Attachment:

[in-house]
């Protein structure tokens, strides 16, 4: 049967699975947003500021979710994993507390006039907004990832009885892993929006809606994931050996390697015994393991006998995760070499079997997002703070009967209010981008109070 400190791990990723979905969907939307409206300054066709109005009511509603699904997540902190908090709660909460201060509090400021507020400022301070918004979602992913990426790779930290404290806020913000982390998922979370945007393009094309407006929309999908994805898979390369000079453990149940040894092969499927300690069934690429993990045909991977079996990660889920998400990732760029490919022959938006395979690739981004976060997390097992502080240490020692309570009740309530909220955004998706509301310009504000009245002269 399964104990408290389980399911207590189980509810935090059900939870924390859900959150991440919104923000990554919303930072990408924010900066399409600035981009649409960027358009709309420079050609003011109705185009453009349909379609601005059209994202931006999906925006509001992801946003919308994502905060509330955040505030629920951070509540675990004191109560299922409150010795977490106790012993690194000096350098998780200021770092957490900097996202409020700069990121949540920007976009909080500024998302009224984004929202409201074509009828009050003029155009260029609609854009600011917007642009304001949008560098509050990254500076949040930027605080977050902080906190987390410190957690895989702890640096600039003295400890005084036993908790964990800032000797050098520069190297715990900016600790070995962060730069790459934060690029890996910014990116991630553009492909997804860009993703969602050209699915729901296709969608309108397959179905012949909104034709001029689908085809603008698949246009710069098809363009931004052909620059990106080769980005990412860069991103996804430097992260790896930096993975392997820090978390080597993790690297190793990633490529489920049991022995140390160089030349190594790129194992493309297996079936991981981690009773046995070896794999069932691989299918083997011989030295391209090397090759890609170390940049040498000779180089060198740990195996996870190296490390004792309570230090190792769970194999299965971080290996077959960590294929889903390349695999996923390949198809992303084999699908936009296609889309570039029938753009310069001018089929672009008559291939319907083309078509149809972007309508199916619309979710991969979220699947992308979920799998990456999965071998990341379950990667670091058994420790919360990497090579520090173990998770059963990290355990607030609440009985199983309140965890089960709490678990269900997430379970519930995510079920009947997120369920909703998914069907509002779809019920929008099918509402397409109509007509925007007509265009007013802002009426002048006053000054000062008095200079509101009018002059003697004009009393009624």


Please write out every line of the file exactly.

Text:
[in-house]
């Protein structure tokens, strides 16, 4: 049967699975947003500021979710994993507390006039907004990832009885892993929006809606994931050996390697015994393991006998995760070499079997997002703070009967209010981008109070 400190791990990723979905969907939307409206300054066709109005009511509603699904997540902190908090709660909460201060509090400021507020400022301070918004979602992913990426790779930290404290806020913000982390998922979370945007393009094309407006929309999908994805898979390369000079453990149940040894092969499927300690069934690429993990045909991977079996990660889920998400990732760029490919022959938006395979690739981004976060997390097992502080240490020692309570009740309530909220955004998706509301310009504000009245002269 399964104990408290389980399911207590189980509810935090059900939870924390859900959150991440919104923000990554919303930072990408924010900066399409600035981009649409960027358009709309420079050609003011109705185009453009349909379609601005059209994202931006999906925006509001992801946003919308994502905060509330955040505030629920951070509540675990004191109560299922409150010795977490106790012993690194000096350098998780200021770092957490900097996202409020700069990121949540920007976009909080500024998302009224984004929202409201074509009828009050003029155009260029609609854009600011917007642009304001949008560098509050990254500076949040930027605080977050902080906190987390410190957690895989702890640096600039003295400890005084036993908790964990800032000797050098520069190297715990900016600790070995962060730069790459934060690029890996910014990116991630553009492909997804860009993703969602050209699915729901296709969608309108397959179905012949909104034709001029689908085809603008698949246009710069098809363009931004052909620059990106080769980005990412860069991103996804430097992260790896930096993975392997820090978390080597993790690297190793990633490529489920049991022995140390160089030349190594790129194992493309297996079936991981981690009773046995070896794999069932691989299918083997011989030295391209090397090759890609170390940049040498000779180089060198740990195996996870190296490390004792309570230090190792769970194999299965971080290996077959960590294929889903390349695999996923390949198809992303084999699908936009296609889309570039029938753009310069001018089929672009008559291939319907083309078509149809972007309508199916619309979710991969979220699947992308979920799998990456999965071998990341379950990667670091058994420790919360990497090579520090173990998770059963990290355990607030609440009985199983309140965890089960709490678990269900997430379970519930995510079920009947997120369920909703998914069907509002779809019920929008099918509402397409109509007509925007007509265009007013802002009426002048006053000054000062008095200079509101009018002059003697004009009393009624």